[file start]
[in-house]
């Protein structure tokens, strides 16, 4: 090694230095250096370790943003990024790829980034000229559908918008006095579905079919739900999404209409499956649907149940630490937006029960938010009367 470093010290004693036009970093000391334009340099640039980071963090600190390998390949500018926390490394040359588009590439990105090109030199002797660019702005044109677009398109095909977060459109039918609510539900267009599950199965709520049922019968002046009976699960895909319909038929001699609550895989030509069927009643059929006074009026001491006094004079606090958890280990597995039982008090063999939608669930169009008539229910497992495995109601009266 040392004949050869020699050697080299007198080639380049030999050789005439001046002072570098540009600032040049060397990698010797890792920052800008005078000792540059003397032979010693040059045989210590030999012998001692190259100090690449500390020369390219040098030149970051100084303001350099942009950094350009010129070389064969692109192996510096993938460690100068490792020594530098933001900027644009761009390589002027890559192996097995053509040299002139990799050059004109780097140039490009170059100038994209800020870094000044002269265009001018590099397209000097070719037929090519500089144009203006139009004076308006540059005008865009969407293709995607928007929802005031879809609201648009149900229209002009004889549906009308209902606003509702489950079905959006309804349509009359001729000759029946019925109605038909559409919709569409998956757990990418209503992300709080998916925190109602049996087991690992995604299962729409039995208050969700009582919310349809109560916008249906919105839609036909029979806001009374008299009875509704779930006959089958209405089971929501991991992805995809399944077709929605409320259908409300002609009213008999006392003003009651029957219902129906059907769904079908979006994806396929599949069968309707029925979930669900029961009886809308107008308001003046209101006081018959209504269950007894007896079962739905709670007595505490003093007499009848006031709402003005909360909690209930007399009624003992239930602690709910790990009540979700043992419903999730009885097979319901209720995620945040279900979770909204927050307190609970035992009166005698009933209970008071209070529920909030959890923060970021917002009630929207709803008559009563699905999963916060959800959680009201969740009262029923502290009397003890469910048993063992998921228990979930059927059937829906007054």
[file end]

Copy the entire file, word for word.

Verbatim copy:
[in-house]
């Protein structure tokens, strides 16, 4: 090694230095250096370790943003990024790829980034000229559908918008006095579905079919739900999404209409499956649907149940630490937006029960938010009367 470093010290004693036009970093000391334009340099640039980071963090600190390998390949500018926390490394040359588009590439990105090109030199002797660019702005044109677009398109095909977060459109039918609510539900267009599950199965709520049922019968002046009976699960895909319909038929001699609550895989030509069927009643059929006074009026001491006094004079606090958890280990597995039982008090063999939608669930169009008539229910497992495995109601009266 040392004949050869020699050697080299007198080639380049030999050789005439001046002072570098540009600032040049060397990698010797890792920052800008005078000792540059003397032979010693040059045989210590030999012998001692190259100090690449500390020369390219040098030149970051100084303001350099942009950094350009010129070389064969692109192996510096993938460690100068490792020594530098933001900027644009761009390589002027890559192996097995053509040299002139990799050059004109780097140039490009170059100038994209800020870094000044002269265009001018590099397209000097070719037929090519500089144009203006139009004076308006540059005008865009969407293709995607928007929802005031879809609201648009149900229209002009004889549906009308209902606003509702489950079905959006309804349509009359001729000759029946019925109605038909559409919709569409998956757990990418209503992300709080998916925190109602049996087991690992995604299962729409039995208050969700009582919310349809109560916008249906919105839609036909029979806001009374008299009875509704779930006959089958209405089971929501991991992805995809399944077709929605409320259908409300002609009213008999006392003003009651029957219902129906059907769904079908979006994806396929599949069968309707029925979930669900029961009886809308107008308001003046209101006081018959209504269950007894007896079962739905709670007595505490003093007499009848006031709402003005909360909690209930007399009624003992239930602690709910790990009540979700043992419903999730009885097979319901209720995620945040279900979770909204927050307190609970035992009166005698009933209970008071209070529920909030959890923060970021917002009630929207709803008559009563699905999963916060959800959680009201969740009262029923502290009397003890469910048993063992998921228990979930059927059937829906007054």